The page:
Title: Momo: My Everything
Author: Posy Robert
Length: 95 pages
At a Glance: An interesting opposites attract story that I enjoyed, and wished for even more.
Reviewed By: Sadonna
Blurb: Brave the spotlight for the man he loves, or stay alone in the shadows…
William Harris is a reserved man, private and guarded. He has no one to go home to. He’s never found a man worth sticking around for. He’s never been in love. And he’s convinced he’s happy with his lone-wolf life.
Nate Kelly is William’s opposite, social and easy going. He comes into William’s life as the elegant geisha Momo. When William realizes Momo is a man in drag, he’s captivated.
From their first date, William’s world changes. Nate is nothing like his usual type. And William soon finds out being with this carefree man means always being on display and attracting attention, which makes him want to retreat. He tries to keep Nate at arm’s length, but it’s no use. Nate’s transformed his life in a matter of months and keeps drawing him back in.
If they stand a chance, William has to be comfortable standing next to someone so at home in the limelight. Their future together and William’s happiness depend on it. Is Nate the man finally worth giving up William’s solitary existence? Is he worth sticking around for?
*Extensively reworked from the short story, The Measure of a Man.
Review: William is a buttoned up financial guy who, while out for the evening with a work group, meets Momo, a geisha who is really a man. William finds Momo fascinating and beautiful. When Momo, aka Nate, slips him his number after William steps in on boorish behavior, it’s another surprise. But the bigger surprise is that William actually calls Nate, and when they get together, they have a really good time. William is not out at work, though, and he’s not sure about dating someone who is as “out” as Nate certainly is.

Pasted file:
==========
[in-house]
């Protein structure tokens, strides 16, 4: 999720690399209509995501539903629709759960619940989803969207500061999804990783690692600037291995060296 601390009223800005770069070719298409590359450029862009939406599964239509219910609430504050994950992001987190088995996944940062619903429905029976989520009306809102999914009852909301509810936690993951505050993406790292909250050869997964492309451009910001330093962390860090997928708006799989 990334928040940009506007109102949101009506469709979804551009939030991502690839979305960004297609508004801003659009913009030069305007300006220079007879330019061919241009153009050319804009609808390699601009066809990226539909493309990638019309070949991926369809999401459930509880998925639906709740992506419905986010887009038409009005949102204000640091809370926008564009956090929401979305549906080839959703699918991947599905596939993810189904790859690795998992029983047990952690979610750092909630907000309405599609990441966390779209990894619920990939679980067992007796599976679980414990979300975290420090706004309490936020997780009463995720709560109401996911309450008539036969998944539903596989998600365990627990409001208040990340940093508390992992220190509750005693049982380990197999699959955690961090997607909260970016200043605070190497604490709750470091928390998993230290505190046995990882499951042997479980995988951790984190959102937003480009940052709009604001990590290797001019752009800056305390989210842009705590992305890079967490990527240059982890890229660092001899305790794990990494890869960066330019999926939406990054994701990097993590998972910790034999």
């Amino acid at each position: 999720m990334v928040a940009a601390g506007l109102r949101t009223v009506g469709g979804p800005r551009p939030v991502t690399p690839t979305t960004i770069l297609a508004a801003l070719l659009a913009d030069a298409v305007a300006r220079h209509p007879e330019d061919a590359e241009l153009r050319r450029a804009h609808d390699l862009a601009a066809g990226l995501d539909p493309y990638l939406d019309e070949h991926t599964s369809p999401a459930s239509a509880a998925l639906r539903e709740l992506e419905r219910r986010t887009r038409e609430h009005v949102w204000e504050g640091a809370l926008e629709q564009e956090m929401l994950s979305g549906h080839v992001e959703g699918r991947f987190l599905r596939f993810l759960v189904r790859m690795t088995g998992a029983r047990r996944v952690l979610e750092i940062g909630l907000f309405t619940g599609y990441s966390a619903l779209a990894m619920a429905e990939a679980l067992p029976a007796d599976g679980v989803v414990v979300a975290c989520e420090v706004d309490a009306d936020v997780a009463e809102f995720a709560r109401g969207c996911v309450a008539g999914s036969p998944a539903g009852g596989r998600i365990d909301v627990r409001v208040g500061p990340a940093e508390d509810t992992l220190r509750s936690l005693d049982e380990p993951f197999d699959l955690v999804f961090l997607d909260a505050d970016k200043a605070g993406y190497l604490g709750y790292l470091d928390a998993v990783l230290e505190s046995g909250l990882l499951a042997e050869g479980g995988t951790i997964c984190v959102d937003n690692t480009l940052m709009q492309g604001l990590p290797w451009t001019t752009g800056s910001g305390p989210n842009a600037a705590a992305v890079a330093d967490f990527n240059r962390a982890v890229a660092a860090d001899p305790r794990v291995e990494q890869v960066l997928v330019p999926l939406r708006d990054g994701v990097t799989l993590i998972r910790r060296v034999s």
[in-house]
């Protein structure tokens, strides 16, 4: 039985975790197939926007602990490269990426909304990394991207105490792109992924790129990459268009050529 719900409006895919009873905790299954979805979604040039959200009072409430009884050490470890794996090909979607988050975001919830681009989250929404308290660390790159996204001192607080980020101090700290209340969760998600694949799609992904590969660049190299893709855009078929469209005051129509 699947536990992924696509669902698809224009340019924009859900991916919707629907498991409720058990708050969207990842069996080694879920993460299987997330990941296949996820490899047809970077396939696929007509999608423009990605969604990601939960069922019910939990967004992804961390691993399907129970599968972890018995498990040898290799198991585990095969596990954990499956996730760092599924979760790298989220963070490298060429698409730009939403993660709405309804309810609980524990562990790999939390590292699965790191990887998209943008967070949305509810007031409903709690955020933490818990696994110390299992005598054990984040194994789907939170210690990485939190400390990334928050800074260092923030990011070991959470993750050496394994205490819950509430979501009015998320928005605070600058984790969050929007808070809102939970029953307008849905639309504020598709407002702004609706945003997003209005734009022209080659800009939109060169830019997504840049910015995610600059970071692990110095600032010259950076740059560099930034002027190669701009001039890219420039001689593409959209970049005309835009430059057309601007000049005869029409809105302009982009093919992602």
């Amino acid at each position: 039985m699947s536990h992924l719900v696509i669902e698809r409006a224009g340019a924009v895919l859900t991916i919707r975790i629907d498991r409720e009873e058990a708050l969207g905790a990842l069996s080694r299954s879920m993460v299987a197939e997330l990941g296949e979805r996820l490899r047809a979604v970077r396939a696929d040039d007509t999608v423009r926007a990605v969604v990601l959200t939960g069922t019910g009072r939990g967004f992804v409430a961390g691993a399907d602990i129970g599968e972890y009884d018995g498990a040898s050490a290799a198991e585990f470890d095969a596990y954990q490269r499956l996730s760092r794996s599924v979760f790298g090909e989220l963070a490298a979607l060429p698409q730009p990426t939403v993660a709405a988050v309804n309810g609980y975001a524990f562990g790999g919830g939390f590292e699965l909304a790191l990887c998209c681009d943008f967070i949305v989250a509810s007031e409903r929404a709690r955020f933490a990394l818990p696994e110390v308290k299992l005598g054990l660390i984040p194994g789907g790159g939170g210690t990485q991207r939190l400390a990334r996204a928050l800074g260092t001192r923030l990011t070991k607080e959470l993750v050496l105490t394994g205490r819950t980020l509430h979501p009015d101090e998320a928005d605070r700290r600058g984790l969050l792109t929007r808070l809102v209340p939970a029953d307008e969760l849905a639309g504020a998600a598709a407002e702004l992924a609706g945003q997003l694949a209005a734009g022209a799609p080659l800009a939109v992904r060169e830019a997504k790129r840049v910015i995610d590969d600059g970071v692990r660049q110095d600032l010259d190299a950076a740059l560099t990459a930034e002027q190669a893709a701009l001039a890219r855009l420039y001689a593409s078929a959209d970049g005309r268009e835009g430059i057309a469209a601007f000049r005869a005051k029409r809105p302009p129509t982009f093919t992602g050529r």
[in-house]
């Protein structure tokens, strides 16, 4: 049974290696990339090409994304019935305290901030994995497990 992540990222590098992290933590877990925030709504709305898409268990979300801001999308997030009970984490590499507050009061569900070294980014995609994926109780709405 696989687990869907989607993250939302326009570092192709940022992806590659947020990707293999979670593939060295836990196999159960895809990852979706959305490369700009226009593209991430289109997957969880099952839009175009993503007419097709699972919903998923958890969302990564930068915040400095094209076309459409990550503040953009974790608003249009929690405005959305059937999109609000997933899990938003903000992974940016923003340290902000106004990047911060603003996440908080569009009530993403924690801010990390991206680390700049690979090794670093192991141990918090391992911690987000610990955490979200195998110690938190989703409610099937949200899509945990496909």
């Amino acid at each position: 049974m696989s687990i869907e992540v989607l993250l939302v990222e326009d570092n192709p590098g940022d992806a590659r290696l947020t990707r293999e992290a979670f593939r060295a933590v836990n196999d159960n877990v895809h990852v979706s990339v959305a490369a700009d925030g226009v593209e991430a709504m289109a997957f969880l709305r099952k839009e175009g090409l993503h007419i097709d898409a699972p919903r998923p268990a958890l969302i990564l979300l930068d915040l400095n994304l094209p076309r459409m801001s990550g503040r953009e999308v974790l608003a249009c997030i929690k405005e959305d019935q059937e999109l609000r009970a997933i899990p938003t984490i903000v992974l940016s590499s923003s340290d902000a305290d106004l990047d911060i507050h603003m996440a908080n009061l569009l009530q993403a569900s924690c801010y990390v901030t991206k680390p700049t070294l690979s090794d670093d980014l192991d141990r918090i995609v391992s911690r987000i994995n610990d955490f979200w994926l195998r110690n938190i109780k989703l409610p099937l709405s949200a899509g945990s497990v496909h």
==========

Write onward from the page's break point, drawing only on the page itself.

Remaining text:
William really likes Nate, though, and he continues to see him. They thoroughly enjoy each other’s company, and the sex is good between them. They come from such different worlds, not just their family and ethnic backgrounds but their careers and the way they navigate their way through life. William’s African-American family has not been terribly accepting of him, including some difficult years with his twin brother. Nate’s family has no issues with his sexuality, and it’s not like there was ever even a question about it. Nate’s pursuit of the arts is a natural fit for him, and he loves his work.
As their relationship progresses over the months, there are a few hurdles to get over. Meeting the families is a big one, more so for William since he’s never really had a “relationship” before. There are also important friends that have to pass judgement as well—Nate’s roommates and William’s hairdresser. It’s an interesting situation that they each find themselves in, wanting their friends and family to accept this new person.
The real challenge for William, though, is how he wants his relationship with Nate to be known. William wrestles with this because he’s never been in this situation before, where he really cares about anyone outside his family. He’s got to figure out what he really wants and what he’s willing to do to make that happen in the way he wants.
While I enjoyed this story, I would have liked more. What exactly I wanted to see, I’m not sure. I would have liked more of William’s interaction with his coworkers, other than the few scenes with his douchecanoe boss, I think. William is so closed off that I kind of felt like I still didn’t get a good read on him. I also wasn’t sure where the Momo fantasy was going, or if the resolution was going to be worthy. In the end, William and Nate find a way to make things work for them, so all in all, a satisfying read.
You can buy Momo: My Everything here: